In my own view, symbols are as malleable and as variable as the mind and worldview of a given viewer or community of viewers. As such Tarkovsky’s dichotomy, essential though it is to our understanding of art, is not an inevitable duality. An image must, in my understanding, contain many symbols that come forth as the viewer, or artist, determines, or designs. If, like Tarkovsky, the viewer finds that the ‘image’ satisfies in its latency, then it will be left unread and no symbol will arise. However, perhaps as a result of having more of an intellectual than a poetic inclination, I see symbols in all images. I see them even as I relish the ‘atmosphere’ of Tarkovsky’s own indefinite images! I suggest that, in art, the question – ‘image or symbol,’ is less about the essential quality or nature of the work and more about the perspective of the viewer or the approach of the artist.

May be an image of flower, twilight and outdoors
May be an image of standing, flower and outdoors

This Sunflower was grown by Jane Frankish on our allotment in the plot shared by members of the Jonathan Rogers gardening collective in Mount Pleasant Vancouver, Summer 2021.

Post-tradition in Canadian Politics

The revivification of religion in contemporary society leaves me with a sense of foreboding with regard to the future of humanity. There has been a resurgence of religious values in the politics of the 21st Century as theocratic and quasi-theocratic modes have made an impression, even in what were once staunchly secular democracies. The Christian right has brought socially conservative positions to the forefront of the politics of the USA. The Hindu right has turned India’s avowedly secular democracy into a nation-state steeped in Hindutva (Hinduness). Before these developments, there were the theocentric formulations of Islamic fundamentalism and Zionism. Tragically, all of these ‘post-traditional’ hybridizations of religious truths with modern politics have resulted in the division and alienation of peoples.

There are, however, examples of a more integrative incorporation of religious values at the forefront of human affairs. Canadian politician and leader of the NDP (New Democratic Party), Jagmeet Singh, is an exemplar of this more inclusive post-traditionalism. In a 2017 interview with GQ magazine, he articulates his religious approach to contemporary secular society, “My Sikh spirituality … influences my political style. We strongly believe in social justice as an element of our founding philosophy—that there is one energy and that we are all connected, kind of like the force. So if I see someone else suffering, as a Sikh I see that as me suffering. There’s this morality that flows from this idea that we are one and connected, and we celebrate diversity and people of different backgrounds, cultures, and religions..” He underscores his point by citing a Sikh mantra that wishes for the “betterment of all humankind.”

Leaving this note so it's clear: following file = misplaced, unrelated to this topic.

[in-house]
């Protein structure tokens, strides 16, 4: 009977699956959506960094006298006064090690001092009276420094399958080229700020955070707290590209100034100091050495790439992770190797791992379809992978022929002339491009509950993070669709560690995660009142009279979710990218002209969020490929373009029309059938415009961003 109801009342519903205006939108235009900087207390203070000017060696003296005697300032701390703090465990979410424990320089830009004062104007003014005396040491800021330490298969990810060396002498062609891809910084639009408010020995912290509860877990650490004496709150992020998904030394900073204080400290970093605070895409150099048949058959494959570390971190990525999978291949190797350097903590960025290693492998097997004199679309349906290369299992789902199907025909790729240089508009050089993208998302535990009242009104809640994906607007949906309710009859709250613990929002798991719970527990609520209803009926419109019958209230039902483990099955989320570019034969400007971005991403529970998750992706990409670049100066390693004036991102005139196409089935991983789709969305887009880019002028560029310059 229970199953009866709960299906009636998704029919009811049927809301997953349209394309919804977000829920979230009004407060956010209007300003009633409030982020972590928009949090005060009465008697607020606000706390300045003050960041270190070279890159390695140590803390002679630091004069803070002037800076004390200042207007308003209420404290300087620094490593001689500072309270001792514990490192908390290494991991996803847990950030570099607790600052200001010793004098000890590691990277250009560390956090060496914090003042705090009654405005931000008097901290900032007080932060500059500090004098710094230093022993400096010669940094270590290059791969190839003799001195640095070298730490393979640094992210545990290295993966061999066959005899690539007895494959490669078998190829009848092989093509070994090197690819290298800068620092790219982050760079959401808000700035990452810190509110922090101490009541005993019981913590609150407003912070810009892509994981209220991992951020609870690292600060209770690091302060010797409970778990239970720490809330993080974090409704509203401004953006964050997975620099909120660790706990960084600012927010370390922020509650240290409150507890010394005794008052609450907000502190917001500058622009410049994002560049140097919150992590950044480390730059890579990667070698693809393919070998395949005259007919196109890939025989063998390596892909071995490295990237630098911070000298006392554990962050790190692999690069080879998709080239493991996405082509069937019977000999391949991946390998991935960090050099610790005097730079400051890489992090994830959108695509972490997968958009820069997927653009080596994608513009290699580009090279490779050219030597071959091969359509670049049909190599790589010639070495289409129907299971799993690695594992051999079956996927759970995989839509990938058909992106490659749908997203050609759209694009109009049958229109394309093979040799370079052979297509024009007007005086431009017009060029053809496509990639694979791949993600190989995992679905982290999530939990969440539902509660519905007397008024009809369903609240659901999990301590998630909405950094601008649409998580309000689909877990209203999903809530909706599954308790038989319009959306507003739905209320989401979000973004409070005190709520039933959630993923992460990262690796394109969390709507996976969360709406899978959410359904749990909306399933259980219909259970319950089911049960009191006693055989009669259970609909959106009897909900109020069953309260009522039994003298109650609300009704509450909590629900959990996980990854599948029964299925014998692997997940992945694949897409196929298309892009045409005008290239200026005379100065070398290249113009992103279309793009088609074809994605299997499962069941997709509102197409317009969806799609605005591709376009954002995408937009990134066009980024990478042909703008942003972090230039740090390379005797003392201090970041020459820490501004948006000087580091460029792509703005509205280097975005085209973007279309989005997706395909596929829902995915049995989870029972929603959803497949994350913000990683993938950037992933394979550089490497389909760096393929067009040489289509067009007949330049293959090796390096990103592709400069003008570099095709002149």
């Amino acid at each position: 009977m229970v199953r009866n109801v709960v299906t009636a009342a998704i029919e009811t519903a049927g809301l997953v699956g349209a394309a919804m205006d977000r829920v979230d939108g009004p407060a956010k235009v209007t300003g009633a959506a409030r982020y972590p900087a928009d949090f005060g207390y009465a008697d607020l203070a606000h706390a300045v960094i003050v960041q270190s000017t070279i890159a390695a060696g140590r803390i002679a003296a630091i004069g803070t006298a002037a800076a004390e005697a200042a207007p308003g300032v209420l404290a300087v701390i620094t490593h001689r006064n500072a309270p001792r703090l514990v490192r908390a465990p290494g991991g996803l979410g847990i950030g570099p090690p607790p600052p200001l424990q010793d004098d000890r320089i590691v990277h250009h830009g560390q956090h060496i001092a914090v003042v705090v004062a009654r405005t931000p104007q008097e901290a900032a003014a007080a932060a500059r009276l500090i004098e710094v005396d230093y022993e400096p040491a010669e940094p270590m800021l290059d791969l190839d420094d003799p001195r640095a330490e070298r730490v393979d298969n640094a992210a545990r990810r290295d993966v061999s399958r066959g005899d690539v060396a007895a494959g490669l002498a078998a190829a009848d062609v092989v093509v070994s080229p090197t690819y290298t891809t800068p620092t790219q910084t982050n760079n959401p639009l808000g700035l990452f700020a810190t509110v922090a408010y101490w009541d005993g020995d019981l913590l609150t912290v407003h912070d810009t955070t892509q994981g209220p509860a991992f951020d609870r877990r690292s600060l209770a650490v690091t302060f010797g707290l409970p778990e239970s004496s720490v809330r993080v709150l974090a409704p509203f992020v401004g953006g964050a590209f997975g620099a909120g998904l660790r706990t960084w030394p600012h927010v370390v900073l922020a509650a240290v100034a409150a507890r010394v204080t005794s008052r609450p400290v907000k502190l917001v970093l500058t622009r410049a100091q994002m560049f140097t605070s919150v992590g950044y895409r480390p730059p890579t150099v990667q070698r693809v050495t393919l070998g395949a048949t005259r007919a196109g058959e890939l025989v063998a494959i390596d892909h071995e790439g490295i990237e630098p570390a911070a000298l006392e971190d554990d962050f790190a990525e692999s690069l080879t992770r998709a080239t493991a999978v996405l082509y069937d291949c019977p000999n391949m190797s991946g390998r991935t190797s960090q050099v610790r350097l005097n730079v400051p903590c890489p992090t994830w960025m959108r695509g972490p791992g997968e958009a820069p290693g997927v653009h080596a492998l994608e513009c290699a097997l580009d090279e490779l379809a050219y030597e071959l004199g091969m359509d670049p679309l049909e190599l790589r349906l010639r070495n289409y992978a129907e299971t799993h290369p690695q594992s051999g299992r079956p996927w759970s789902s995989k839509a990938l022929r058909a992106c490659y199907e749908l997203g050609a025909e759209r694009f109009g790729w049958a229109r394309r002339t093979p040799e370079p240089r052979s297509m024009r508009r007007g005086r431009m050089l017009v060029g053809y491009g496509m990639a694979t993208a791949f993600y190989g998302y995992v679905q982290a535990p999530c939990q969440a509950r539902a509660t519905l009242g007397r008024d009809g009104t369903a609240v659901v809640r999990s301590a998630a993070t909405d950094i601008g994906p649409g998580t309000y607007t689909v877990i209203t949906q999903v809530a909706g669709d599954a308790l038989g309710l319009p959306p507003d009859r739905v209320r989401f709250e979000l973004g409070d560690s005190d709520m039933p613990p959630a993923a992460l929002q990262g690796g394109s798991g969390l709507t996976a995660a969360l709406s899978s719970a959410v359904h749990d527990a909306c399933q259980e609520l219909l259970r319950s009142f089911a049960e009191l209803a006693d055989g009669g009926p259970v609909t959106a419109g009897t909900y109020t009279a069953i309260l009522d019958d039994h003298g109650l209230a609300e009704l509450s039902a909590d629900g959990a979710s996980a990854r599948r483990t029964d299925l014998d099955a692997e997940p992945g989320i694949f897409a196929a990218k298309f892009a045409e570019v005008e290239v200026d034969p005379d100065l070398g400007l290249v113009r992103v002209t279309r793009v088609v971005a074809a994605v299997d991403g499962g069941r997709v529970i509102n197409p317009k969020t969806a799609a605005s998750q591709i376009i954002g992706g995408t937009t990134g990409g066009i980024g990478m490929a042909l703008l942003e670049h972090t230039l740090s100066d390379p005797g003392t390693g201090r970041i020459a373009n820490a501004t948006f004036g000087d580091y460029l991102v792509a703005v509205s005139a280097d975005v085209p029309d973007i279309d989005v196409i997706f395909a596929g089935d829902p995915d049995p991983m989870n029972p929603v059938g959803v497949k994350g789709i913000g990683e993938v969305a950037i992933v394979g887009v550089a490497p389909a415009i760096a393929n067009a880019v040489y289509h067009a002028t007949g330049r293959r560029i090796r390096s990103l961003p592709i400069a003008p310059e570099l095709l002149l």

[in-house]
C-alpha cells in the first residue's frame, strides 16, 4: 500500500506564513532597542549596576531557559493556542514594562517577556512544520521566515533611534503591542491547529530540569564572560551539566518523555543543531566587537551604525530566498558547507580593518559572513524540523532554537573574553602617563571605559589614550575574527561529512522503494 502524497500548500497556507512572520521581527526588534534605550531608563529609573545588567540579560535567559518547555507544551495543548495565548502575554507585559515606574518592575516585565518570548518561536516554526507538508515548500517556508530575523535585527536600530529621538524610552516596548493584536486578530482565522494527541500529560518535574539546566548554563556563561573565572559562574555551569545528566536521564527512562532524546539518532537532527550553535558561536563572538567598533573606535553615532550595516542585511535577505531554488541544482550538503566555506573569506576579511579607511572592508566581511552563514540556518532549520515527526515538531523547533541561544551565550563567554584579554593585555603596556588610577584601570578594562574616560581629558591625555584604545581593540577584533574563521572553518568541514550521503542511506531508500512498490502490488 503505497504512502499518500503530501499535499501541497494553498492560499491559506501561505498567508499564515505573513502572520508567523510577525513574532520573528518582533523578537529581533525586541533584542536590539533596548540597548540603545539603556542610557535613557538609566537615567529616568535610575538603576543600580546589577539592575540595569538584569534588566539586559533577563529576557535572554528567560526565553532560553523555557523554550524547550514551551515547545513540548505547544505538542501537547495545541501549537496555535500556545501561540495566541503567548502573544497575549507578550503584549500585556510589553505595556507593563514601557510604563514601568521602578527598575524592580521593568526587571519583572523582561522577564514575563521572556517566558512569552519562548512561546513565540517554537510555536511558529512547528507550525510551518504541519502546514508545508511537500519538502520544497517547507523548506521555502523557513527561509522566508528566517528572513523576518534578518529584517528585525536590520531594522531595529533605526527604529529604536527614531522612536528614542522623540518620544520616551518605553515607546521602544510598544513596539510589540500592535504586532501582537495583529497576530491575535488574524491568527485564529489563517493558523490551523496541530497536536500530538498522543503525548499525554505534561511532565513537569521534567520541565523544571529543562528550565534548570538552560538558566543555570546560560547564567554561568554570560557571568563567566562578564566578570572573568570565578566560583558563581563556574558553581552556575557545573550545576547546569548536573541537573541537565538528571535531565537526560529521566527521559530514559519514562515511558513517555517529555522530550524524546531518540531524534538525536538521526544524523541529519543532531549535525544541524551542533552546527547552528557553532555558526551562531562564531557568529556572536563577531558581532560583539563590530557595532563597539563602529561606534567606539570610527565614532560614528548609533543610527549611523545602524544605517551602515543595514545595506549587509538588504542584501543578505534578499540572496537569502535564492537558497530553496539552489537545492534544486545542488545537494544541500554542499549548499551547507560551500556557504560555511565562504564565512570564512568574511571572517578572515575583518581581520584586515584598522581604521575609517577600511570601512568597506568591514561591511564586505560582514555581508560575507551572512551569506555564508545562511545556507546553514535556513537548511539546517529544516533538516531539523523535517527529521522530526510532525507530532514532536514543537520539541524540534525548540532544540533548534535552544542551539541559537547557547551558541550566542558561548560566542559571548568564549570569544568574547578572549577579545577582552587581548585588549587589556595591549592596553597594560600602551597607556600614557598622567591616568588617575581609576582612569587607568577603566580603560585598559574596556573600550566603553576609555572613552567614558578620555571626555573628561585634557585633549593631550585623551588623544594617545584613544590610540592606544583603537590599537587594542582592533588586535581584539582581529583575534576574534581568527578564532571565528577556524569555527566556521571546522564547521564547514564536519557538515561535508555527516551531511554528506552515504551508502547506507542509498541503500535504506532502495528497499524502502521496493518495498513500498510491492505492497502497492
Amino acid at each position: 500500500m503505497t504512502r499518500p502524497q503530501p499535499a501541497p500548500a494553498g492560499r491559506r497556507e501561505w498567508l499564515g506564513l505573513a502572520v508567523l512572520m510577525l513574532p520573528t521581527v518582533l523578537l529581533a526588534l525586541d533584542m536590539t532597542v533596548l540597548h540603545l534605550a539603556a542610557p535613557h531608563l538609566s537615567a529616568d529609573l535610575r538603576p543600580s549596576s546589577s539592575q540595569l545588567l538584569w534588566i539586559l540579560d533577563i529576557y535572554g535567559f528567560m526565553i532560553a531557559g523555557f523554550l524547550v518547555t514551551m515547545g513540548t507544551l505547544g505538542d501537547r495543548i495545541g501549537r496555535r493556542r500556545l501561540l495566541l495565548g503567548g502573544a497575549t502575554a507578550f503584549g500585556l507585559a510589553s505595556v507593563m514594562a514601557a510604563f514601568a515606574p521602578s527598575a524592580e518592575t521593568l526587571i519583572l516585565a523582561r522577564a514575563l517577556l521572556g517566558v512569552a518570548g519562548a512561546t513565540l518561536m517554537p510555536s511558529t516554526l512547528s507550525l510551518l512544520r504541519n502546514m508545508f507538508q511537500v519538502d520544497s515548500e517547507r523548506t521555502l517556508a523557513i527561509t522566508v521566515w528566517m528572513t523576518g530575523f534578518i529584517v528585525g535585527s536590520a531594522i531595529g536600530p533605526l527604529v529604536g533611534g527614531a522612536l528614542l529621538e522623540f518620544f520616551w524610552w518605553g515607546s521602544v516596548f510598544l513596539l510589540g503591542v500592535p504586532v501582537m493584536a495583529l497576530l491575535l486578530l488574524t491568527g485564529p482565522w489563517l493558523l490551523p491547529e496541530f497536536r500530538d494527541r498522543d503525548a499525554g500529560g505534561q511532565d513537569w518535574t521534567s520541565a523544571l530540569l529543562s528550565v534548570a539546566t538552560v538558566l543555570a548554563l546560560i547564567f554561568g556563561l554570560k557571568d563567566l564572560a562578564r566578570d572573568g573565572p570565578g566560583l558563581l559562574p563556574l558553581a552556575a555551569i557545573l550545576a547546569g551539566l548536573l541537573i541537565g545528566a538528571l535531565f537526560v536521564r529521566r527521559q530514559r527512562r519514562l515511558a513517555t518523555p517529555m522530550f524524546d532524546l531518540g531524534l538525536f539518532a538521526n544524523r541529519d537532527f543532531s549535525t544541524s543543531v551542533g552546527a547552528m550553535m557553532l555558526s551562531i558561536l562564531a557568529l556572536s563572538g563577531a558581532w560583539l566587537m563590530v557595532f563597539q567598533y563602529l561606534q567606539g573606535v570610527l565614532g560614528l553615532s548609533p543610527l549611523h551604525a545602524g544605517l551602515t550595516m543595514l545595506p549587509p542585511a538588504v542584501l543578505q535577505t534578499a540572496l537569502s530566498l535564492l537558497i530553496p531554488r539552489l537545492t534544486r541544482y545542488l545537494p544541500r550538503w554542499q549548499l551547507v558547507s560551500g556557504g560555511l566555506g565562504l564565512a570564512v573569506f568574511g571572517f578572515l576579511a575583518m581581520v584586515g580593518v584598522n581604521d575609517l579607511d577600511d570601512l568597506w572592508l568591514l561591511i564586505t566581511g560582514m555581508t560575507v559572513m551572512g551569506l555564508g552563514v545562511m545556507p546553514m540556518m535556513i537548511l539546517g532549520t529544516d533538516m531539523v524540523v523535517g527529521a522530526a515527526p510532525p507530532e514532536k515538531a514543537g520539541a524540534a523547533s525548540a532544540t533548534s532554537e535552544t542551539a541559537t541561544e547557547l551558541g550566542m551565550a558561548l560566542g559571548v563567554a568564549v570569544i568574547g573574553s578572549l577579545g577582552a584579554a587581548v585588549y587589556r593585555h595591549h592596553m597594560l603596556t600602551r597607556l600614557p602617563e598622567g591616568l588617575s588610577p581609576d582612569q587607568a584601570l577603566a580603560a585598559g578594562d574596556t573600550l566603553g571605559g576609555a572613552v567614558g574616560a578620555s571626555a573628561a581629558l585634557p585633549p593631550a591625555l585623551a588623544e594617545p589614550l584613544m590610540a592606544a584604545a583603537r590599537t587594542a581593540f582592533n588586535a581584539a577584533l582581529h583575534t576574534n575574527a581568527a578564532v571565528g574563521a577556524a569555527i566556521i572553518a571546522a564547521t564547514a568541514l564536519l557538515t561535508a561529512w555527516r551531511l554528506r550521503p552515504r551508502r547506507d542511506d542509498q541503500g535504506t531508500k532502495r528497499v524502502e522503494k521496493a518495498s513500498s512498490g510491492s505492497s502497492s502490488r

Know Thyself

Directed by M. A. Thirumugam and starring M. G. Ramachandran and Savitri, the Tamil film Vettaikaaran (The Hunter) was released in 1964. The song Unnai Arinthaal is from this hit movie’s soundtrack. The music is by K. V. Mahadevan, lyrics by Kannadasan and the unsurpassable singer is T. M. Soundararajan.

உன்னை அறிந்தால்
நீ உன்னை அறிந்தால்
உலகத்தில் போராடலாம்

Unnai Arinthaal
Nee Unnai Arinthaal
Ulagathil Poraadalaam

Know thyself
If you know yourself
You can take the whole world on

“If you want to know what you are you cannot imagine or have belief in something which you are not. If I am greedy, envious, violent, merely having an ideal of non-violence, of non-greed, is of little value. But to know that one is greedy or violent, to know and understand it, requires an extraordinary perception, does it not? It demands honesty, clarity of thought, whereas to pursue an ideal away from what ‘is‘ is an escape; it prevents you from discovering and acting directly upon what you are.”

J. Krishnamurti

Chennai, a place in between

I am happy to note that Jane Frankish has had her essay, Chennai, a place in between, published in the Liberal Studies Journal ,Simon Fraser University hosted within the Ormsby Review. This short piece tells the story of our family’s migration from Malaysia to Canada through the lens of a visit to Tamil Nadu we made on route.


Early Internet Art in Malaysia 12

desktop VR
virtual reality
Niranjan Rajah pictured during a session as guest at the CyberForum, Art Center College of Design, Pasadena in 2000

One of the highlights of my days as an early Internet artist in Malaysia is being invited as a guest at Michael Heim’s (author of The Metaphysics of Virtual Reality) virtual world Cyberforum as a guest in 2000. Other speaker that year were leaders in the field – Cliff Joslyn, David Weinberger, Howard Bloom, Francis Heylighen, Bruce Damer, William J. Mitchell, Lev Manovich, Carol Gigliotti, Brenda Laurel, Katherine Hayles, and Peter Lunenfeld, so I was really excited at being invited to participate.

Even with my high expectations the session was not a disappointment. Michael’s pioneering Virtual Worlds Theory and Design team began hosting chat interactions in avatar worlds at the end of 1999. with the aim of researching the dynamics of these spaces as sites for the exchange of ideas about digital technology. I was both a speaking subject and an object for observation in this encounter. Among the outcomes of this research for Michael Heim was an important paper about what he calls ‘flow; in virtual world interactions. The paper was titled The Feng Shui of Virtual Reality. I myself gained great insights about web based virtual reality and the nature of immersion. I incorporated a desktop VR representation of the installation, when La Folie de la Peinture (1998) was presented at the Substation, Singapore in a show titled, Layers … Reality … Memory in 2001. I also incorporated these ideas into a paper titled From the Aesthetics of perceptual Objects to the Metaphysics of Interactivity which was presented at the 15th International congress for Aesthetics in Tokyo. This paper won an Asian Scholars Award from the International Aesthetics Association and the Japanese Society for Aesthetics (this paper is not available online).